Famished, we head for Kelly’s Restaurant on the Square, Walking through lite enclosed courtyard, we enter the Western saloon-style restaurant. The locals drink cold beer in longneck bottles at the bar while we sit and order sandwiches and salads from the lunch menu. hi the evenings, dinner upstairs is a more formal affair. A fine-dining menu features hearty appetizers of fire-charred artichokes and entrees of lemon-crusted salmon steaks from the kitchen of Kelly Cameron, a former Dallas chef who honed his skills in the kitchens of Thomas Avenue Beverage Company, the Melrose, and the Green Room.

After lunch, we head into the Merry Heart Tea Room for a much-anticipated cherry crisp. Owners Dianne and Michael Davis usher us to our booth and periodically come by to check on us, When Michael learns that we are from Dallas, he laughs. “I lived in North Dallas. Then I got invited to a fish fry here arid never went back.”

Reluming to the Iron Horse, my new friends rush inside, bin 1 decide to settle into a rocking chair on the porch and read until dusk. 1 haven’t touched my laptop all weekend. Obviously the comfort and quaintness of Granbury has me wishing I’d been invited to that same fish fry. -Valerie Douglas



How To Get There Follow I-20 West to Fort Worth, then take U.S. 377 South. Granbury is a one-and-a-half-hour drive from Dallas.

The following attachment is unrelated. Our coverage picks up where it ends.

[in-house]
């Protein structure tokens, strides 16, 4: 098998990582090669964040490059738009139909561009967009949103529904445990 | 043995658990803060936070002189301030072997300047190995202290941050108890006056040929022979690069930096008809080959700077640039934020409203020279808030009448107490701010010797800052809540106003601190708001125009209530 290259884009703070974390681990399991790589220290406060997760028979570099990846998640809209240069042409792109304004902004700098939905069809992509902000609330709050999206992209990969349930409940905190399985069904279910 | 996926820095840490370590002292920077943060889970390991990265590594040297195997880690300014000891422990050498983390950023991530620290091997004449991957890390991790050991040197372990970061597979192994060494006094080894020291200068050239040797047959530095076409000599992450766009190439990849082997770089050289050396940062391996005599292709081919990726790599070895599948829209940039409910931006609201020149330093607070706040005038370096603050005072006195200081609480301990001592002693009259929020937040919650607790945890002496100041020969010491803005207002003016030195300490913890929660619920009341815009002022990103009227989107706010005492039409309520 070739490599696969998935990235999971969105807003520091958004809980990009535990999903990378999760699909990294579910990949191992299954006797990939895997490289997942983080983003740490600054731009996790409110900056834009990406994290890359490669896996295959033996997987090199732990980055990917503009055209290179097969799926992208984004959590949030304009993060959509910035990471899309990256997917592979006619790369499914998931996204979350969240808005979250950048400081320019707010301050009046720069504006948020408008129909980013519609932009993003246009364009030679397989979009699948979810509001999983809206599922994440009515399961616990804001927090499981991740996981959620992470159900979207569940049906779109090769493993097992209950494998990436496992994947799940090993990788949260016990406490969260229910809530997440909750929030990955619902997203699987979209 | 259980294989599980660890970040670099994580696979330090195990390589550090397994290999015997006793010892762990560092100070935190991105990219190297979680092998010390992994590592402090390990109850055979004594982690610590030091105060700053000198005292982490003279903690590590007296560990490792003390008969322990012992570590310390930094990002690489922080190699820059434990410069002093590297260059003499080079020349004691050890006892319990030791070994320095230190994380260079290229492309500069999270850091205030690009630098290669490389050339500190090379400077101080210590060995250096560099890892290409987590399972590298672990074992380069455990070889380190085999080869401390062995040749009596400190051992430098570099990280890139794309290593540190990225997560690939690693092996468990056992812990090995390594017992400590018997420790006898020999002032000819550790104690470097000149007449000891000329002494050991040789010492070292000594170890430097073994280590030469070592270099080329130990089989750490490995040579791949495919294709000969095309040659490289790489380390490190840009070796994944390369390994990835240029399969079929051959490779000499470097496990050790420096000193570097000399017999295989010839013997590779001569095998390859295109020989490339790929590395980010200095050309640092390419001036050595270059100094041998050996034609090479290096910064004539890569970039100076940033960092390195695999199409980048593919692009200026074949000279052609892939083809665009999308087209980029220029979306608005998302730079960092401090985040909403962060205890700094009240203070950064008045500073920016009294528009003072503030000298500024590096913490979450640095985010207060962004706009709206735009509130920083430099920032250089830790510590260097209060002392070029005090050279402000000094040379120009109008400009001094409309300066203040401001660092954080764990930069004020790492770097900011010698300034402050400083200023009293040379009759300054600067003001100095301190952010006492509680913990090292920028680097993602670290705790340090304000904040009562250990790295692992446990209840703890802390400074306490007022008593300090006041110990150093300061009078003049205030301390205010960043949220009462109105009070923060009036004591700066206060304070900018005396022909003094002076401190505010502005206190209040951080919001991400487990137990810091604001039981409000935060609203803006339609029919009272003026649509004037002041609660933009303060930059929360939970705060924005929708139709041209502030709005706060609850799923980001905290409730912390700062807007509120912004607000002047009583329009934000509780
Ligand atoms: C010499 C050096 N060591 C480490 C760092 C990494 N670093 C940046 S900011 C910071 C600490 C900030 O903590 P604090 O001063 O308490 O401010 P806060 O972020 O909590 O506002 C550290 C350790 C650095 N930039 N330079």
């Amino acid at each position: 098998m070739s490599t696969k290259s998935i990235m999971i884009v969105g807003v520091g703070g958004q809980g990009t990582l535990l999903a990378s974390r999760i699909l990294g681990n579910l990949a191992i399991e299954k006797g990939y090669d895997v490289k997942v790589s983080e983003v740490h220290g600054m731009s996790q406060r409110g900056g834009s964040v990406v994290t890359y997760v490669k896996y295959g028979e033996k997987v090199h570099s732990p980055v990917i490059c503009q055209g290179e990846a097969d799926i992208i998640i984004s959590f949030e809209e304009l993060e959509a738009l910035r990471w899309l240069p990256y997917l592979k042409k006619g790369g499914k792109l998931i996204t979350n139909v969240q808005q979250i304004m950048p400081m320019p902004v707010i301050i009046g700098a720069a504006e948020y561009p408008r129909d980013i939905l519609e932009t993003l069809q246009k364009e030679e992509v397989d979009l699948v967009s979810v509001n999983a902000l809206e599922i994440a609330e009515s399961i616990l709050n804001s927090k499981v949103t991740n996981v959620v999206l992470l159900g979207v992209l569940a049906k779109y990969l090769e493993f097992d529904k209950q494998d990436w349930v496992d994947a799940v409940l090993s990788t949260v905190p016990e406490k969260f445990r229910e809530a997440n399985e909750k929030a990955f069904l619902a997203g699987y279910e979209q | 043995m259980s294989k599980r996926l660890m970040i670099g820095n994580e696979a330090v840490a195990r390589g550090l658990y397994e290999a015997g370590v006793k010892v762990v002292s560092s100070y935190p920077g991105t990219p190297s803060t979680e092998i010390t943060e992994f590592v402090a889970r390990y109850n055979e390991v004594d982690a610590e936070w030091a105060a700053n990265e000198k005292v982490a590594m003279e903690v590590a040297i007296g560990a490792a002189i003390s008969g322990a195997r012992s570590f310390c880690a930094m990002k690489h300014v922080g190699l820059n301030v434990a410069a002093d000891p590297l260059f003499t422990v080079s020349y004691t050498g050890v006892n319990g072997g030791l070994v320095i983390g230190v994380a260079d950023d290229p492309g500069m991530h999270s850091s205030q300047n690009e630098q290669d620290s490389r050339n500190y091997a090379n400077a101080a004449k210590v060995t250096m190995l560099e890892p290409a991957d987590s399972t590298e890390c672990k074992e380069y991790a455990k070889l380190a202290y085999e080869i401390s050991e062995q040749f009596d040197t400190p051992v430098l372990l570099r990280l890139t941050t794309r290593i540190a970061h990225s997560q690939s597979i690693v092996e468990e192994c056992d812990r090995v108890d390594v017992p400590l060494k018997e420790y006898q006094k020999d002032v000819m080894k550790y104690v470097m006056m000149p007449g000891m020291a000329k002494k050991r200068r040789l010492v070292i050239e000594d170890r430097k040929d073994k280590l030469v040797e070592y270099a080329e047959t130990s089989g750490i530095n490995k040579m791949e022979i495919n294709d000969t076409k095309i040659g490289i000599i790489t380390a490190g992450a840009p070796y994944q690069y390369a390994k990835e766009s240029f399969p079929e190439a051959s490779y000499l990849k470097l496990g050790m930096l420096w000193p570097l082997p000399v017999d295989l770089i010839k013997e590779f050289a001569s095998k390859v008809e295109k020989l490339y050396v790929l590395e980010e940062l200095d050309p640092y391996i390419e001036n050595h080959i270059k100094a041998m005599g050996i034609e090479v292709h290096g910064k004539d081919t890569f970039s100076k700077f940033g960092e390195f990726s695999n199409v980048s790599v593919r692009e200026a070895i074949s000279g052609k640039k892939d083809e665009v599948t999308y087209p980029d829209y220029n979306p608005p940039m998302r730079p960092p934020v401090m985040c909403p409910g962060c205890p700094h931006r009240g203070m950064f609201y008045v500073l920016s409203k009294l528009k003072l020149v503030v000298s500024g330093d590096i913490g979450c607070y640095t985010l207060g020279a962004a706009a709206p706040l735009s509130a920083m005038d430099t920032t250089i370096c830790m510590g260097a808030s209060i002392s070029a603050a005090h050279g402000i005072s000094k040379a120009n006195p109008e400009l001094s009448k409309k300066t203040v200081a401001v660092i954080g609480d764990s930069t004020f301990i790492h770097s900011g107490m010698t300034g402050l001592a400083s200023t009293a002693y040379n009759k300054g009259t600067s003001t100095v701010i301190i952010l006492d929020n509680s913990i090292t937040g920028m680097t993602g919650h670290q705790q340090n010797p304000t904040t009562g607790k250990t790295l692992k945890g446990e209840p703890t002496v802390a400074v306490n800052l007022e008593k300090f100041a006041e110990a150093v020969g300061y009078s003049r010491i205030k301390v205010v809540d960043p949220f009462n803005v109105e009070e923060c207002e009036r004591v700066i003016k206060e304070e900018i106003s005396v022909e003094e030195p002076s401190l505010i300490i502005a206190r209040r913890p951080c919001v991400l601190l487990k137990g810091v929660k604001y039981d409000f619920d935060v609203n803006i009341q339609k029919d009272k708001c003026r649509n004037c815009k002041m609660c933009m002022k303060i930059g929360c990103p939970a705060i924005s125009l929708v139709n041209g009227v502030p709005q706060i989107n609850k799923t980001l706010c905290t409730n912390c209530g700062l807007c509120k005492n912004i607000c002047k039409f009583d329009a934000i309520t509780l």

Where To Stay Iron Horse Inn, 616 Thorp Springs Rd.. 817-579-5535. Rates: $95 and up.

Nun House Hotel, 121 East Bridge St., 817-279-9457. Rates; S57-S125. Baker-Carmichael House, 226 E. Pearl Si., 817-279-9668. Rates: $89-5150.

Where To Eat Hennington’s at the Nun House. 121 E. Bridge.817-573-8400. Kelly’s Restaurant on the Square. 115 E. Pearl St.. 817-573-9722. Live entertainment nightly.

Merry Heart Tea Room, on the west side of Lite Square. 817-573-3800.

What To Do Granbury Opera House. 133 E. Pearl St.. 817-579-5529.

The Pan Handle. 106 N. Crocket St., 817-579-1518.

October: The Harvest Moon Festival, 817-573-5299.

November: Country Christmas Celebration. 817-573-5299.

December: Granbury Candlelight Tour of Homes. 817-573-5299.

You’ve flashed by Salado’s Stagecoach Inn motel at 70 miles an hour on your way down I-35 to Austin a dozen times. This year, take a little detour-a few hundred yards and more than a 100 years. On the second weekend in November, the historic town of Salado will look a lot like Brigadoon, the mythical Scottish village thai emerges from the mist to suck visitors into the romantic but elusive past. The annual Gathering of (he Scottish Clans brings hundreds of people to this small town to listen to bagpipers, watch dancers perform Lilts and Highland Rings, and show off kilts made of clan tartans. There are so many beefy men in skirts that rednecks are well advised to stay away or risk getting a caber tossed al them.